|Category||Serif / Display|
|Designer(s)||Alan Meeks and Philip Kelly|
Algerian is a decorative serif digital font family, a knock off of the Keystone Foundry's nineteenth-century face Glyphic. The design for the typeface is owned by Linotype, while the name 'Algerian' is a trademark of the International Typeface Corporation. Algerian comes in two styles: 'Algerian' (regular) and 'Algerian Condensed'.
Algerian (regular) was created for Scangraphic at Letraset. Algerian Condensed was created by the Linotype library designer Alan Meeks. Although Algerian is reminiscent of Victorian era woodcut types, both styles were created in 1988.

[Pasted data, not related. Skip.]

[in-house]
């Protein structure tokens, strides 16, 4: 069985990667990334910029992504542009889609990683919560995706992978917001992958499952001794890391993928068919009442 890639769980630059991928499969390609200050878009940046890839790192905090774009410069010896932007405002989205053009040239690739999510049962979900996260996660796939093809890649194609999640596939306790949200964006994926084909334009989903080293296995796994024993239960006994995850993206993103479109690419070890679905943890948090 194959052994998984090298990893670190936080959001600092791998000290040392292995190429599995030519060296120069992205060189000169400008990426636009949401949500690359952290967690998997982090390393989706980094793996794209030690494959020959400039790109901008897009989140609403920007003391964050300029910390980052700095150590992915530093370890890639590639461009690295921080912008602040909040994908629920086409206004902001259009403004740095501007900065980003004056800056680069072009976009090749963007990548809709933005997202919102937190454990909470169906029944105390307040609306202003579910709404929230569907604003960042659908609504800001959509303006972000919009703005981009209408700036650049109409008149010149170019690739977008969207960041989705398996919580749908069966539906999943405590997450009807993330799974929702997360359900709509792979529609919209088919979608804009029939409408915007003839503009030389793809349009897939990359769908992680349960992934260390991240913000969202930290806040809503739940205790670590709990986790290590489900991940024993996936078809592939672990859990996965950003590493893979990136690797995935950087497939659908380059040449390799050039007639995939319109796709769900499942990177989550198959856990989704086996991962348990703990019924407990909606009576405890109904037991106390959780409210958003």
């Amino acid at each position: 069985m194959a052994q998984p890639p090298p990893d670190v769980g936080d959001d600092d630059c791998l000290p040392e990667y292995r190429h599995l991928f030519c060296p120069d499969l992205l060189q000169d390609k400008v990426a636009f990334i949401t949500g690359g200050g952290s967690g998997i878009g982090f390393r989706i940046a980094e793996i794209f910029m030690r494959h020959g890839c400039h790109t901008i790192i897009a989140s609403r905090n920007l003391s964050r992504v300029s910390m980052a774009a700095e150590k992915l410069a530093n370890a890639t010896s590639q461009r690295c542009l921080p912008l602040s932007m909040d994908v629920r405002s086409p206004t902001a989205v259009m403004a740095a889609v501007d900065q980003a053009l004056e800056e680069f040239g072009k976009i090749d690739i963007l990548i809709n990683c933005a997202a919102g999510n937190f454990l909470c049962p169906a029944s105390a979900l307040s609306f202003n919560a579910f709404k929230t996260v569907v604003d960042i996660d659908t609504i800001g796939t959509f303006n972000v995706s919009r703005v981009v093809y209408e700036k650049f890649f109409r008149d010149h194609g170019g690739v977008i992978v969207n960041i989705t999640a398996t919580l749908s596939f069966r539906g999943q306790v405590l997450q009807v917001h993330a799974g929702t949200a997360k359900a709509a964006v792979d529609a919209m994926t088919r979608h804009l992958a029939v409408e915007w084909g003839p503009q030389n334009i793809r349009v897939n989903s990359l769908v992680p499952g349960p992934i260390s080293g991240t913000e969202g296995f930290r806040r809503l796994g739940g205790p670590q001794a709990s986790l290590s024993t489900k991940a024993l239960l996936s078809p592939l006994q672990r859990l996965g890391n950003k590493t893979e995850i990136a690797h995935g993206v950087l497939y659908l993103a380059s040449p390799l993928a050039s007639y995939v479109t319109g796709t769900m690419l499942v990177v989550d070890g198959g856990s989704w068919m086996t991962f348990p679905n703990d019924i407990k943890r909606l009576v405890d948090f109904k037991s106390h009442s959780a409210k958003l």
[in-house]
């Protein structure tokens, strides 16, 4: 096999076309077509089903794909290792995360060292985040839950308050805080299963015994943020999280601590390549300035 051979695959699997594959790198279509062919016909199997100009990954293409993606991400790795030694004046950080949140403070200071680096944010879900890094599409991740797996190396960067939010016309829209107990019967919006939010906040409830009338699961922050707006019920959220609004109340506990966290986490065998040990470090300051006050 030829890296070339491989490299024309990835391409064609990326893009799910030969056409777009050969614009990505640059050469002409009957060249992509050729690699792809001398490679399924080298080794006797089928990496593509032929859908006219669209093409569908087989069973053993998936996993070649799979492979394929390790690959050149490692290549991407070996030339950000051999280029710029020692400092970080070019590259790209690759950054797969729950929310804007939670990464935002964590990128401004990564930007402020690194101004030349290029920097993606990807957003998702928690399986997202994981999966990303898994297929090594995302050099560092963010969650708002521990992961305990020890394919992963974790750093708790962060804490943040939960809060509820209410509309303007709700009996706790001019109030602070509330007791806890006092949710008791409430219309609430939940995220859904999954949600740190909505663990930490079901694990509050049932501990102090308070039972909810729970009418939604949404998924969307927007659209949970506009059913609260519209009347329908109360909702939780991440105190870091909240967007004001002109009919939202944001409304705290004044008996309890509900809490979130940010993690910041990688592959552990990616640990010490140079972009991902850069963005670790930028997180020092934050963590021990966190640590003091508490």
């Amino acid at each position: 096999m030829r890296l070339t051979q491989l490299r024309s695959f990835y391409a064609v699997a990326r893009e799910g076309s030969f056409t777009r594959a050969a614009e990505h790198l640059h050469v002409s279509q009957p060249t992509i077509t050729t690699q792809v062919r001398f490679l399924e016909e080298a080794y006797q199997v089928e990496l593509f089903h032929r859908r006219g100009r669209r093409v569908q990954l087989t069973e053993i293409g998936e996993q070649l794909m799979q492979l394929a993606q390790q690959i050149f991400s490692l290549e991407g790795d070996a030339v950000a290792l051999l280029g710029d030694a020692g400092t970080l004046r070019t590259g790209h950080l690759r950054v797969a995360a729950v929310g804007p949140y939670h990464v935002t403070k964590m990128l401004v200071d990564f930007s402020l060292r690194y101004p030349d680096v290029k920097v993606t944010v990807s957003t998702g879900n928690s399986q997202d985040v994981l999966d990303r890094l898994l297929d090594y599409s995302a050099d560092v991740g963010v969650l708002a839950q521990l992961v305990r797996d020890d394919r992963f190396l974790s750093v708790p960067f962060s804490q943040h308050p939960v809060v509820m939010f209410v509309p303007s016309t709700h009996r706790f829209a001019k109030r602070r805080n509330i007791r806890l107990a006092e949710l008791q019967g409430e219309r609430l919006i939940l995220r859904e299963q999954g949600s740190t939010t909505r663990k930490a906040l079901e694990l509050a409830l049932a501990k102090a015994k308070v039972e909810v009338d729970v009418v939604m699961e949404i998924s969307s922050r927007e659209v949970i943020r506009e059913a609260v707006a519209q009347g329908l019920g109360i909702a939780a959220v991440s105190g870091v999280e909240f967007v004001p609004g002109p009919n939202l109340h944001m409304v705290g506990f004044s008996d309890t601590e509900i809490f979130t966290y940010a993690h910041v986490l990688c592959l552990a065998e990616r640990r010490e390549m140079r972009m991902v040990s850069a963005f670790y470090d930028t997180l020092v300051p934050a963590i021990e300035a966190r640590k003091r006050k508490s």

In a similar way to Comic Sans, Algerian is reviled for its overuse. Originally, the Algerian font only had capital letters, but Michael Hagemann, with the FontMesa publisher developed in 2005, a complete typeface which includes lower case letters with the name of Algerian Mesa (as seen in the image).
Earlier use of the name
|Wikimedia Commons has media related to Algerian (typeface).|
- Blog posts documenting inappropriate usage of Algerian
- Article about most overused fonts, including Algerian
- Article about bad fonts, including Algerian
- "MyFonts". April 21, 2005. Archived from the original on 21 October 2009. Retrieved 2009-09-29.